A 23-page confidential report submitted by the state Social Justice Department to the State Chief Secretary and legal departments provides glaring examples of ‘mishandling of cases registered under Prevention of Atrocities Act against SC/ST. (Express, Sep 15, 2006). The rate of of conviction of cases under the Prevention of Atrocity Act against SC/ST in Gujarat is mere 2.5 per cent while rate of acquittal is 97.5 per cent. The report provides details of how cases are not investigated properly by the police and the hostile role played by public prosecutors during time of trials. Act clearly stipulates that offence which are registered under this act cannot be investigated by an officer below the rank of DySP but more than 4,000 such cases have been investigated by Police Inspector or Police Sub Inspector. Acquittal of the perpetrator because victim not identified as member of SC or ST community. Reason, not attaching caste certificate of the victim with the case papers. Public prosecutors false claims before the courts that act has been modified by the state government although it is known that it is a central act. Granting of anticipatory bails although there is no such provision in the act. Interestingly the Parliamentary Committee on SC and ST affairs had also expressed concern over such anticipatory bails granted ‘in atrocity cases in the state of Gujarat’.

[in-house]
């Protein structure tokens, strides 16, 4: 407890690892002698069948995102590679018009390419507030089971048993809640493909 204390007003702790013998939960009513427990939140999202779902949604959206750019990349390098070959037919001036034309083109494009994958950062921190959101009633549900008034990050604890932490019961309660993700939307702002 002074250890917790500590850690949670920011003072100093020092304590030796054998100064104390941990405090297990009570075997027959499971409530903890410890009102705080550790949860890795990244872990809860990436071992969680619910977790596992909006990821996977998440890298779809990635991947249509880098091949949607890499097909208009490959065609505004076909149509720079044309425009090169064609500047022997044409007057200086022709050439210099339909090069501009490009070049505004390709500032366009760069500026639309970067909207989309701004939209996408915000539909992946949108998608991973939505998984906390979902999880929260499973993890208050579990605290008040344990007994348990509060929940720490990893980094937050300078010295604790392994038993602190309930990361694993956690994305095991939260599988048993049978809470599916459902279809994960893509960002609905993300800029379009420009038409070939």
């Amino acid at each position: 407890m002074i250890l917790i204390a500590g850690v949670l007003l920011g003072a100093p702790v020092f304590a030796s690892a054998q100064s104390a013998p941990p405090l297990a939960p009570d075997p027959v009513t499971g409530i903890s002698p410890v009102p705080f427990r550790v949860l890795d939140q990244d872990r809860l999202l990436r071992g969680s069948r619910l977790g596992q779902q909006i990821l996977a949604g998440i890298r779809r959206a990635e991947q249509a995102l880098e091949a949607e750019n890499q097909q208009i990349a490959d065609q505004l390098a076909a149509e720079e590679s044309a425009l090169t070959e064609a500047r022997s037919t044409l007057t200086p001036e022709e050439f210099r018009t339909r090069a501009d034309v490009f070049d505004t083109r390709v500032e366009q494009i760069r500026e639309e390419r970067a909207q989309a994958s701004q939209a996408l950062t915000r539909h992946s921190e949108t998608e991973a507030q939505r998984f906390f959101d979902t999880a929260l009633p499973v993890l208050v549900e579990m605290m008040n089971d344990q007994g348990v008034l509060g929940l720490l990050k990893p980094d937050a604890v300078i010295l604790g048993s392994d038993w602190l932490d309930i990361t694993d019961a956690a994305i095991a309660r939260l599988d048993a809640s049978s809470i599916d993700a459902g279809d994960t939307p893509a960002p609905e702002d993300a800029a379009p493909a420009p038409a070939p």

In fact a detailed and systematic study of 400 judgements done by Vajibhai Patel, Secretary of Council for Social Justice (March 2005, Year 11, No.106, www.sabrang.com) had compelled the government to work on this 23 page report. It tells us that utterly negligent police investigation at both the higher and lower levels coupled with a distinctly hostile role played by the public prosecutors is the main reason for the collapse of cases filed under the atrocities act. It is worth noting that he has meticulously documented these judgements delivered under this act since April 1, 1995 in the Special Atrocity Courts set up in 16 districts of the state. The study also blasts the common perception is that the inefficacy of this law is due to false complaints being lodged or compromises between the parties, in actuality it is a complicit State that has rendered the Act toothless. … According to media reports all was “when the meeting began with powerpoint presentations by the government which higlighted the state government’s “pro-Dalit approach”. When the presentations were over commission members addressed the gathering. However, as soon as the commission started asking quesitons which were earlier raised in the public hearing held previous day Chief Secretary A K Joti promptly intervened, and instructed the mediapersons to leave the hall since it was a “closed-door meeting”. Perhaps it is time for ‘Prime Minister aspirant’ Narendra Modi to take another round of Sadbhavana fasts, this time focussing on the dalits to brush up his image.